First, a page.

What do Waiting to Exhale , How Stella Got Her Groove Back , and The Joy Luck Club have in common besides dangerously high levels of estrogen? Screenwriter Ron Bass.
The multiplex’s answer to Nicholas Sparks, Bass has the uncanny ability to mine the female psyche, creating hit formulas that have kept him in constant demand. From Michelle Pfeiffer’s crusading teacher in Dangerous Minds to Julia Robert’s woman-in-peril in Sleeping With the Enemy , female leads are Bass’s stock-in-trade. Proof of his dedication to the ladies came with his scrapped adaptation of The Bridges of Madison County ; it likely wasn’t used because he flipped the story on its head: He told it from the perspective of its desperate housewife rather than the photographer who loves her and leaves her.
So how does Bass do it? With lots of help. According to a 1999 article in Sight & Sound, Bass has a full-time, mostly female staff (“the Ronettes”) who help him hash out stories and develop characters. Despite controversy about his working method, Bass makes no apologies for it.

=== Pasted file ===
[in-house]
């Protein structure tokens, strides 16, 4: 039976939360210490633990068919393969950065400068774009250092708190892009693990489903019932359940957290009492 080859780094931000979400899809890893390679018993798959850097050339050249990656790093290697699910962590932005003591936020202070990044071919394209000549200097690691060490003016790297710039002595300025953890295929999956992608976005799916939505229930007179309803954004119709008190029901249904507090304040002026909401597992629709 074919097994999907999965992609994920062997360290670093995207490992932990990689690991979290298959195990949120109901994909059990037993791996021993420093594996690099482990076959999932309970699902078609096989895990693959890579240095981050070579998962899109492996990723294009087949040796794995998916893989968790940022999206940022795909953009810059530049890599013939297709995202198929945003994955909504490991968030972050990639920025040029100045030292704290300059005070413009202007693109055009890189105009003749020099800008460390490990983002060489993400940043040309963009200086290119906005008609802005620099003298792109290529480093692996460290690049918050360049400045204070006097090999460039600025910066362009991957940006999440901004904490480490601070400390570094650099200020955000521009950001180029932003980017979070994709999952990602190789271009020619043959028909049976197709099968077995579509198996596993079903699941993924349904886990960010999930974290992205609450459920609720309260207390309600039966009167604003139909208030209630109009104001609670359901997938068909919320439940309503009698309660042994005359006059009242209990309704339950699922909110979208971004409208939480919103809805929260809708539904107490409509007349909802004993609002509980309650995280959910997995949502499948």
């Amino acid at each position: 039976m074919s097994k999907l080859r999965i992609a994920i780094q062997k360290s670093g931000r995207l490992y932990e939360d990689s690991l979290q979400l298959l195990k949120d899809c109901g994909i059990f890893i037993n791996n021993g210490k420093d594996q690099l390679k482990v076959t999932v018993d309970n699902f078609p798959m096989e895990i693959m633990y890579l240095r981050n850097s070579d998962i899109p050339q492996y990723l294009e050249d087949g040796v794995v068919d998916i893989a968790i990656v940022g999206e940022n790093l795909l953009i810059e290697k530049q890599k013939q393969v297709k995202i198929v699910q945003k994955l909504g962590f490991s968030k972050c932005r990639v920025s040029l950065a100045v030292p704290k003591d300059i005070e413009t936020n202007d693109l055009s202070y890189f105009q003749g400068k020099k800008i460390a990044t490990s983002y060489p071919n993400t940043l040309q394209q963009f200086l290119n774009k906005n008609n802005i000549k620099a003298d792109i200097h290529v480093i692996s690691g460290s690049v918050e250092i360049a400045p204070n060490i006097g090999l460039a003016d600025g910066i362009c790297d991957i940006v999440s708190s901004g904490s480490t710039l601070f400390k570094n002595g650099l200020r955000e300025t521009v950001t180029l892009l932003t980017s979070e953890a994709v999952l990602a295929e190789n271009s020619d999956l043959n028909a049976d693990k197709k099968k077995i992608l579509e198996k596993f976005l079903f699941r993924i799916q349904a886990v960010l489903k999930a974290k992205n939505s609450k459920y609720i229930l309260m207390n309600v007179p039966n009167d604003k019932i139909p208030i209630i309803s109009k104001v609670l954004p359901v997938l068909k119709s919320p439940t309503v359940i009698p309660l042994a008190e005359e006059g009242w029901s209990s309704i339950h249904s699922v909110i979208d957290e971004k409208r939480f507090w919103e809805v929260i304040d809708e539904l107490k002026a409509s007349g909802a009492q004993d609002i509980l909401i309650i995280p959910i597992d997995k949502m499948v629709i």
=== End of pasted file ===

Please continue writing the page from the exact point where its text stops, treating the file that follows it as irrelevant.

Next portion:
“I don’t have to have every idea be my own in order to feel that I’ve done a good job,” he said.
Women may guide him, but Bass has returned the favor, particularly to Roberts. It was Bass who lobbied for her to replace Kim Basinger in 1991’s Sleeping With the Enemy. Over the years, their collaboration has proved to be mutually beneficial — he and Roberts reunited on My Best Friend’s Wedding and Stepmom, movies which turned out to be big hits for both actress and scribe.Read More